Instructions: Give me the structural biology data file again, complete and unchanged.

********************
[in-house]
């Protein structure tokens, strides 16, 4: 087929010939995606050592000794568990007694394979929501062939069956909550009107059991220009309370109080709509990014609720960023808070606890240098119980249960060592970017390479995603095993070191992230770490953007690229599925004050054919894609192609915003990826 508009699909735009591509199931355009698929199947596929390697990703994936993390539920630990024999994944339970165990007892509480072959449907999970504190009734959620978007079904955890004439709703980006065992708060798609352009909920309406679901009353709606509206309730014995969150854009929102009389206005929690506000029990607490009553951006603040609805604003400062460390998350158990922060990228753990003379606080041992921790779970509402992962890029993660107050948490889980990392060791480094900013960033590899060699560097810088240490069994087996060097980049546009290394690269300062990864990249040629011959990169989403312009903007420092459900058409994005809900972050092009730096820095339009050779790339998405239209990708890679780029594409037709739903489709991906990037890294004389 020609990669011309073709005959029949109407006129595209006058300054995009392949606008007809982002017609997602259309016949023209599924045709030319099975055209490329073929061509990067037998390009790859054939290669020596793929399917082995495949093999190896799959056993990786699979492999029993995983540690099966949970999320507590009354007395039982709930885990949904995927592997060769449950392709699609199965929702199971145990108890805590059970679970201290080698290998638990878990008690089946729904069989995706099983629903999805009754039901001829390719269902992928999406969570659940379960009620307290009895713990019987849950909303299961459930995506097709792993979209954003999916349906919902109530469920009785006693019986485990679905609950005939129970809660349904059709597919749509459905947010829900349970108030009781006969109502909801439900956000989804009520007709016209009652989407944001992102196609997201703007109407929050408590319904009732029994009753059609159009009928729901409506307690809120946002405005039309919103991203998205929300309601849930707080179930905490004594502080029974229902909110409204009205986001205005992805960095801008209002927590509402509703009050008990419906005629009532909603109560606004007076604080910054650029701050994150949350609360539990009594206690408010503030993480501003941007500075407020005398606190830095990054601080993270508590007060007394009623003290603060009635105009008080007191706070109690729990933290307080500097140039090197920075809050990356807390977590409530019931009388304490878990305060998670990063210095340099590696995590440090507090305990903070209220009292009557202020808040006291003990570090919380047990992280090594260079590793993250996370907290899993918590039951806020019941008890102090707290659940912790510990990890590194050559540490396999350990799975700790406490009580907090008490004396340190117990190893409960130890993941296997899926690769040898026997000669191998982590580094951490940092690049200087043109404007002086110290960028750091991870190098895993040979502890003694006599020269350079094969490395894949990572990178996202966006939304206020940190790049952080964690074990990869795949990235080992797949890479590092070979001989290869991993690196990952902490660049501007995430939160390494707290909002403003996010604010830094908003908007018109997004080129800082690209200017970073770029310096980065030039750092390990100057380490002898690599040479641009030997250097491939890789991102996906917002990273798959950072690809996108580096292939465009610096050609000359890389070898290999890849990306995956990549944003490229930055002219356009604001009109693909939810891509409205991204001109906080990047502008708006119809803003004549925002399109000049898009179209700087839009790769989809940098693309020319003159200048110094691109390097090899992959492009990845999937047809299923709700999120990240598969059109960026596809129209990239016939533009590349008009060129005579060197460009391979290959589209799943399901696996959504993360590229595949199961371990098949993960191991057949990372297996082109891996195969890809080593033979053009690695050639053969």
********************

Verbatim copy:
[in-house]
């Protein structure tokens, strides 16, 4: 087929010939995606050592000794568990007694394979929501062939069956909550009107059991220009309370109080709509990014609720960023808070606890240098119980249960060592970017390479995603095993070191992230770490953007690229599925004050054919894609192609915003990826 508009699909735009591509199931355009698929199947596929390697990703994936993390539920630990024999994944339970165990007892509480072959449907999970504190009734959620978007079904955890004439709703980006065992708060798609352009909920309406679901009353709606509206309730014995969150854009929102009389206005929690506000029990607490009553951006603040609805604003400062460390998350158990922060990228753990003379606080041992921790779970509402992962890029993660107050948490889980990392060791480094900013960033590899060699560097810088240490069994087996060097980049546009290394690269300062990864990249040629011959990169989403312009903007420092459900058409994005809900972050092009730096820095339009050779790339998405239209990708890679780029594409037709739903489709991906990037890294004389 020609990669011309073709005959029949109407006129595209006058300054995009392949606008007809982002017609997602259309016949023209599924045709030319099975055209490329073929061509990067037998390009790859054939290669020596793929399917082995495949093999190896799959056993990786699979492999029993995983540690099966949970999320507590009354007395039982709930885990949904995927592997060769449950392709699609199965929702199971145990108890805590059970679970201290080698290998638990878990008690089946729904069989995706099983629903999805009754039901001829390719269902992928999406969570659940379960009620307290009895713990019987849950909303299961459930995506097709792993979209954003999916349906919902109530469920009785006693019986485990679905609950005939129970809660349904059709597919749509459905947010829900349970108030009781006969109502909801439900956000989804009520007709016209009652989407944001992102196609997201703007109407929050408590319904009732029994009753059609159009009928729901409506307690809120946002405005039309919103991203998205929300309601849930707080179930905490004594502080029974229902909110409204009205986001205005992805960095801008209002927590509402509703009050008990419906005629009532909603109560606004007076604080910054650029701050994150949350609360539990009594206690408010503030993480501003941007500075407020005398606190830095990054601080993270508590007060007394009623003290603060009635105009008080007191706070109690729990933290307080500097140039090197920075809050990356807390977590409530019931009388304490878990305060998670990063210095340099590696995590440090507090305990903070209220009292009557202020808040006291003990570090919380047990992280090594260079590793993250996370907290899993918590039951806020019941008890102090707290659940912790510990990890590194050559540490396999350990799975700790406490009580907090008490004396340190117990190893409960130890993941296997899926690769040898026997000669191998982590580094951490940092690049200087043109404007002086110290960028750091991870190098895993040979502890003694006599020269350079094969490395894949990572990178996202966006939304206020940190790049952080964690074990990869795949990235080992797949890479590092070979001989290869991993690196990952902490660049501007995430939160390494707290909002403003996010604010830094908003908007018109997004080129800082690209200017970073770029310096980065030039750092390990100057380490002898690599040479641009030997250097491939890789991102996906917002990273798959950072690809996108580096292939465009610096050609000359890389070898290999890849990306995956990549944003490229930055002219356009604001009109693909939810891509409205991204001109906080990047502008708006119809803003004549925002399109000049898009179209700087839009790769989809940098693309020319003159200048110094691109390097090899992959492009990845999937047809299923709700999120990240598969059109960026596809129209990239016939533009590349008009060129005579060197460009391979290959589209799943399901696996959504993360590229595949199961371990098949993960191991057949990372297996082109891996195969890809080593033979053009690695050639053969």